Yaoya no Nikai: Karasuma
Yaoya no Nikai
075-221-0089
Karasuma / Kyo-ryori
Nishikikoji Yanagibanba-nishi-iru. [from Karasuma-Shijo crossing walk 4 streets east to Yanagi-no-banba-dori, turn left and go one block north to the market arcade, turn left again and Yaoya no Nikai is on the left]
Open 11am until they run out daily.
Sun: Open Sundays

Kyoto is well known for its beautiful vegetables, and Kanematsu is known as the gourmet greengrocer in Kyoto's central Nishiki Market, supplying many of the finest restaurants in the nearby Gion district. In 2000 Kanematsu decided to open a little restaurant of their own, occupying a few small rooms above the shop. Called simply "Yaoya no Nikai" (the "Second Floor of the Vegetable Shop"), they serve a lovely vegetable-centered lunch every day from 11am until they run out of food.

Although the main ingredients are all plant-based, the cooking here is more a celebration of vegetable life than an avoidance of meat, and in fact traditional fish-based seasonings like katsuobushi are used in many of the recipes. There's only one item on the menu - the Y2100 set meal - which changes day to day and month to month depending on what's best at the market.

Yaoya's lunch tray includes rice, soup, pickles and four more dishes, followed by your choice of dessert. On a recent visit the meal was built around a very tasty asparagus rice - a bit more pilaf-like than the usual Japanese rice, lightly seasoned with butter, mirin, and soy sauce and filled with chunks of firmly textured asparagus. The fried dish included tofu tempura wrapped in shiso and dotted with tiny bits of crunchy chopped vegetables, plus a tempura-fried shiitake mushroom. No dipping sauce for the tempura, just a dab of salt. The boiled dish showcased some very fresh sansai (mountain vegetables), artistically arranged in a pretty ceramic bowl.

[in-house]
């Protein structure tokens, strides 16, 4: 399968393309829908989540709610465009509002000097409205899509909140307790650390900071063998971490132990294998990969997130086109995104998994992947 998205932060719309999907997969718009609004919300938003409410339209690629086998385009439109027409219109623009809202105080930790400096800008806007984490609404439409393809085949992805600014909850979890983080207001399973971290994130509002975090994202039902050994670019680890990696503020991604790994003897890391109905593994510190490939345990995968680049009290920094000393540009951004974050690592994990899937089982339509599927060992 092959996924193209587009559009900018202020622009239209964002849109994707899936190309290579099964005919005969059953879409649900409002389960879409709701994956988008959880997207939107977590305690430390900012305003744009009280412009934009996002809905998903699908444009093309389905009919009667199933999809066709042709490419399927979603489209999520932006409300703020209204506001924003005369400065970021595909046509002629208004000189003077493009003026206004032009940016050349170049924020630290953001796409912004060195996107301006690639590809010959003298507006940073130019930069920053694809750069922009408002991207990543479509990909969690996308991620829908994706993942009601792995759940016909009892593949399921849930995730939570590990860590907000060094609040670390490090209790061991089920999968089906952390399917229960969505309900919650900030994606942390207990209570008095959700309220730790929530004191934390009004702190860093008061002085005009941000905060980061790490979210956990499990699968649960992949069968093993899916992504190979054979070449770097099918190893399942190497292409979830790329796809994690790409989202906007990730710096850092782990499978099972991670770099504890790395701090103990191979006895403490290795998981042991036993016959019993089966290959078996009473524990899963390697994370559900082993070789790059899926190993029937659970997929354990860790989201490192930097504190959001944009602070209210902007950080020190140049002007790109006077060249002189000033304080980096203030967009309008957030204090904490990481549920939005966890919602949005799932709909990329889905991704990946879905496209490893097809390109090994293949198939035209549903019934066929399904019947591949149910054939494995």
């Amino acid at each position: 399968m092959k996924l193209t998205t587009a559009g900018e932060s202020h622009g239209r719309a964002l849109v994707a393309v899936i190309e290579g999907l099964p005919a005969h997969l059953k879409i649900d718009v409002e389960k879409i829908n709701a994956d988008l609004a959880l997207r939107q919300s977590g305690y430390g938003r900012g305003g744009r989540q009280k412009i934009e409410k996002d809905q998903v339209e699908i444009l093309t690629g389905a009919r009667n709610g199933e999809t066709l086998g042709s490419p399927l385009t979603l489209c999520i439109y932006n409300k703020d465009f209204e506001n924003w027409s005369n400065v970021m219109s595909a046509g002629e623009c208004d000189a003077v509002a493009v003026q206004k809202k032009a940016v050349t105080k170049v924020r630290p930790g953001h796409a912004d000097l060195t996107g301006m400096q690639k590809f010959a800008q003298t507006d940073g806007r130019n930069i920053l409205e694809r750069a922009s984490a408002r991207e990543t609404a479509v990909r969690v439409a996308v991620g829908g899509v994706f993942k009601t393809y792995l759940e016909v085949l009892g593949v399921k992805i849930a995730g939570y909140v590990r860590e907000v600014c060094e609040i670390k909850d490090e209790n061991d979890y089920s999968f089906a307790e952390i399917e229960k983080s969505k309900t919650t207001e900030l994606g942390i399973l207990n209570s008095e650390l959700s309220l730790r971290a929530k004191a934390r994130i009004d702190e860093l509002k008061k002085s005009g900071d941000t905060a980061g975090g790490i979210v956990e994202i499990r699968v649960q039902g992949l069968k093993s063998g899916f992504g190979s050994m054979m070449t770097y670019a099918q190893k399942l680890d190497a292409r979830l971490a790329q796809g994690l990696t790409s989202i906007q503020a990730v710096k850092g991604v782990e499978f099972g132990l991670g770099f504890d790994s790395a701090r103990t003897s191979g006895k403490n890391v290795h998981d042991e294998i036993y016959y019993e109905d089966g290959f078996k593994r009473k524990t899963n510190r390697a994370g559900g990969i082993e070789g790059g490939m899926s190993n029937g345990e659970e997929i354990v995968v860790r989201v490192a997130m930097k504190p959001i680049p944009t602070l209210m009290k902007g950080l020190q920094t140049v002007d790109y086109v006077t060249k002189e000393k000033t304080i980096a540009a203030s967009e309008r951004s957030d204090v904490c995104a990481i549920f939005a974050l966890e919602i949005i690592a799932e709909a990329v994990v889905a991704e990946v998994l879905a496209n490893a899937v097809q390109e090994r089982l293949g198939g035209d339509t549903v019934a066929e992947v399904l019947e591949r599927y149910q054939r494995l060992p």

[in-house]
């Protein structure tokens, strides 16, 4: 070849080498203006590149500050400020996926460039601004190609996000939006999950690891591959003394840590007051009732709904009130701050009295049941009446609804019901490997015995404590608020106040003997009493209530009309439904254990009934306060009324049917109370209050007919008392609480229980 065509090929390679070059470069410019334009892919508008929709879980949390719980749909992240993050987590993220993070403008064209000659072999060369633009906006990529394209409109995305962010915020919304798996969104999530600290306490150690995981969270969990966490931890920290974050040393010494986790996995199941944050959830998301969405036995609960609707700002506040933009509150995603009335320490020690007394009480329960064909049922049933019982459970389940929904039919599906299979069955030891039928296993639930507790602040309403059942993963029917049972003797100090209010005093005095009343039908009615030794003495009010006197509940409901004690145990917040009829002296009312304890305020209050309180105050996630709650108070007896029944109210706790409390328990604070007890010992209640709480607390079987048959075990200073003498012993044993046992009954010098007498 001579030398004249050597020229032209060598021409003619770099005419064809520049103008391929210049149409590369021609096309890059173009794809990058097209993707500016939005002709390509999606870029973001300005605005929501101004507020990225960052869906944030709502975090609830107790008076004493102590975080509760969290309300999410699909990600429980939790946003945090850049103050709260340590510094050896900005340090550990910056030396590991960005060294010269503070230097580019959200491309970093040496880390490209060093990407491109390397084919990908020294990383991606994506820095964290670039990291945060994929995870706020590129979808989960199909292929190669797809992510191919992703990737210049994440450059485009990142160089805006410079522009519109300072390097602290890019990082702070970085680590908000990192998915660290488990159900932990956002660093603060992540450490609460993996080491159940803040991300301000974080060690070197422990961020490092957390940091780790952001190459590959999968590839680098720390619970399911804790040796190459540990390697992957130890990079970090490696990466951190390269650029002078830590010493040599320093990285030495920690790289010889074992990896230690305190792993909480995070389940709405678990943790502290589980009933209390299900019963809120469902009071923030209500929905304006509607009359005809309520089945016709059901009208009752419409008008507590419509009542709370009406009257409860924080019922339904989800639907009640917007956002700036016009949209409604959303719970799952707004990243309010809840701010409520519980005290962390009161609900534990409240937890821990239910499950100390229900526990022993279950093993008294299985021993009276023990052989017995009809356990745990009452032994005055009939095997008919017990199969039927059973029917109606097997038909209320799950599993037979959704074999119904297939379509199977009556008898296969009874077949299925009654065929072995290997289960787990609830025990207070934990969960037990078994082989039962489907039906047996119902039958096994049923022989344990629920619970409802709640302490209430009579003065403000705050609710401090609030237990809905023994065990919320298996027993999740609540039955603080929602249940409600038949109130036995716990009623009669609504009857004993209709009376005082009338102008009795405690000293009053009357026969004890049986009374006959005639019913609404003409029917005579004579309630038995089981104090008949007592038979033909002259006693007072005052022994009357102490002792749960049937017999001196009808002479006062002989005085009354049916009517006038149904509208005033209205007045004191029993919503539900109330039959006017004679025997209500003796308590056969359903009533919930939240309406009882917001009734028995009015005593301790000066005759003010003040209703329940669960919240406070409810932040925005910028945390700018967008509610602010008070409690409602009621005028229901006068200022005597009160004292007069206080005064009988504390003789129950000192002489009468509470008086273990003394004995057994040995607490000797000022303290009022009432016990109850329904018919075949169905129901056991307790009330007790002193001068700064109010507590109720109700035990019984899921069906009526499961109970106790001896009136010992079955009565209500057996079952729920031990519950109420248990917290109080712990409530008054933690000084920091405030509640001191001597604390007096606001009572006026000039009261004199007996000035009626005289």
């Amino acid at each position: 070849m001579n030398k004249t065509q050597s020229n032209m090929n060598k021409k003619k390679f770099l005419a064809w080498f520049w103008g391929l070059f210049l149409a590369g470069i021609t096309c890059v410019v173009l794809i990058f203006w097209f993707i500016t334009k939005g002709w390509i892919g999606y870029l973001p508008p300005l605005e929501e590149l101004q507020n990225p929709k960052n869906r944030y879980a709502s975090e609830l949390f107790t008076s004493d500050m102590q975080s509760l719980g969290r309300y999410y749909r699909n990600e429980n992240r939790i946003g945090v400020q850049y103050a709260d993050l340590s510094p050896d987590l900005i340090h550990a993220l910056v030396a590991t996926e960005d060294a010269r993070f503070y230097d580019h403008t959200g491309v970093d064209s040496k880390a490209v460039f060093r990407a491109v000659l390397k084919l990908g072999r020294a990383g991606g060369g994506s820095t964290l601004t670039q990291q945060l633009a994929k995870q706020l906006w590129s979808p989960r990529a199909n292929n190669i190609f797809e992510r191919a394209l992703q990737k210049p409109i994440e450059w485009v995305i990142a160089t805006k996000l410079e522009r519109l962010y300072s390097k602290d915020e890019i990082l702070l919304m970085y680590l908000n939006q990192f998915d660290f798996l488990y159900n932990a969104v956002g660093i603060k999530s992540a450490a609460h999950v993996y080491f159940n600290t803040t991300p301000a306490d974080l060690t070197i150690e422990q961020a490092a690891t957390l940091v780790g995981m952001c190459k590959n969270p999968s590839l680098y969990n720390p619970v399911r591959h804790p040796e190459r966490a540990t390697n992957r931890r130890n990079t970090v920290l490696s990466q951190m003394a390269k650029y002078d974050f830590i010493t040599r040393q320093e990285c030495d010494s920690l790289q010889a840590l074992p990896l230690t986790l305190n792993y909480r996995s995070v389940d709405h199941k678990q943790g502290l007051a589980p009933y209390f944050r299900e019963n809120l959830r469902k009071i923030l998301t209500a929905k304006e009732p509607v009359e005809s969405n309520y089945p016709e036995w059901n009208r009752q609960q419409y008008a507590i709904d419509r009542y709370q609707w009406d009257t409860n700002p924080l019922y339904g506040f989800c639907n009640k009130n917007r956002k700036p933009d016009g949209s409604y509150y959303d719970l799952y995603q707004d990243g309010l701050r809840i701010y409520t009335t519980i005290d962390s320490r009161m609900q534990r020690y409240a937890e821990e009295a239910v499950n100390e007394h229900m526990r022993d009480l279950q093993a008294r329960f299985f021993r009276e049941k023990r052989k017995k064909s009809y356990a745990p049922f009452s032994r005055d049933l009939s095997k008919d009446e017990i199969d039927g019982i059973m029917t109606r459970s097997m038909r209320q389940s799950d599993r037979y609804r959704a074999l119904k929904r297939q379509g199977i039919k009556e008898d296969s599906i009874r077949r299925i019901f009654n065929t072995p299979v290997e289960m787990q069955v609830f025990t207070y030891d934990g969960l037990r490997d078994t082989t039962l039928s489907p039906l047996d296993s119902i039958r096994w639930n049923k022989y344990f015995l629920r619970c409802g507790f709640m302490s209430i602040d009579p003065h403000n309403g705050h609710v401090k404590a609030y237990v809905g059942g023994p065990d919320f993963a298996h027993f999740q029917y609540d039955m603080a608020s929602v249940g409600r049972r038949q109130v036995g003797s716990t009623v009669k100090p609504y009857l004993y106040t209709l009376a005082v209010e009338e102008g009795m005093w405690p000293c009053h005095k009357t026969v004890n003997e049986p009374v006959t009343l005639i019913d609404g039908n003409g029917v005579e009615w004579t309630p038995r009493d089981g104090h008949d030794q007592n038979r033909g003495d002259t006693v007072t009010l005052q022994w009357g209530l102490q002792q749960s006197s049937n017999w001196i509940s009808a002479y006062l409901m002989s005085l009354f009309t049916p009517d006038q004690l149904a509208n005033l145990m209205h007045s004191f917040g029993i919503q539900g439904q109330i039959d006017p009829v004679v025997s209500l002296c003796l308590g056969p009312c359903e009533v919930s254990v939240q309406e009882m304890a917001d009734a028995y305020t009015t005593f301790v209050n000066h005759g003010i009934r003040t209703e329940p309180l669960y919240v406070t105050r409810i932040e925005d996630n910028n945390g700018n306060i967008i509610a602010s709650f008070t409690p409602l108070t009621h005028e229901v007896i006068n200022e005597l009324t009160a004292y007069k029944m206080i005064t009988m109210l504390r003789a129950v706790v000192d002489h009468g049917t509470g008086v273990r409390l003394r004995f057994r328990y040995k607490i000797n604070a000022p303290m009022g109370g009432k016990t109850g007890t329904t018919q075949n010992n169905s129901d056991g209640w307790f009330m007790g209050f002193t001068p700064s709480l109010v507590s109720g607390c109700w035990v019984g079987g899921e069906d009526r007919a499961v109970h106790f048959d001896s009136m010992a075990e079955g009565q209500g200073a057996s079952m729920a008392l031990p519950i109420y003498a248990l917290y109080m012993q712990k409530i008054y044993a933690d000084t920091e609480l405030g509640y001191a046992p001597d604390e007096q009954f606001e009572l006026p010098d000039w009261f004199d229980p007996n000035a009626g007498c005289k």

Other dishes featured crisp cucumber slices with daikon oroshi, slightly salty boiled spinach, and great miso soup with thinly sliced daikon. The three types of pickles were excellent, as one would only expect from a Kyoto vegetable seller. The impressive finale included a round scoop of tomato sherbet paired with an equal-sized cold peeled tomato just brimming with old-fashioned tomato flavor. A reminder that there are still vegetables worth traveling across town for.

The decor is simple - a few hanging scrolls, a folding screen - with ten small tables spread across three small rooms. Advance reservations are highly recommended, and vegetarians can order a non-fish-seasoned version of the meal if they call ahead a day or two. Yaoya no Nikai also sells bento lunches to take out, and these too should be reserved in advance to avoid disappointment.


by Robb Satterwhite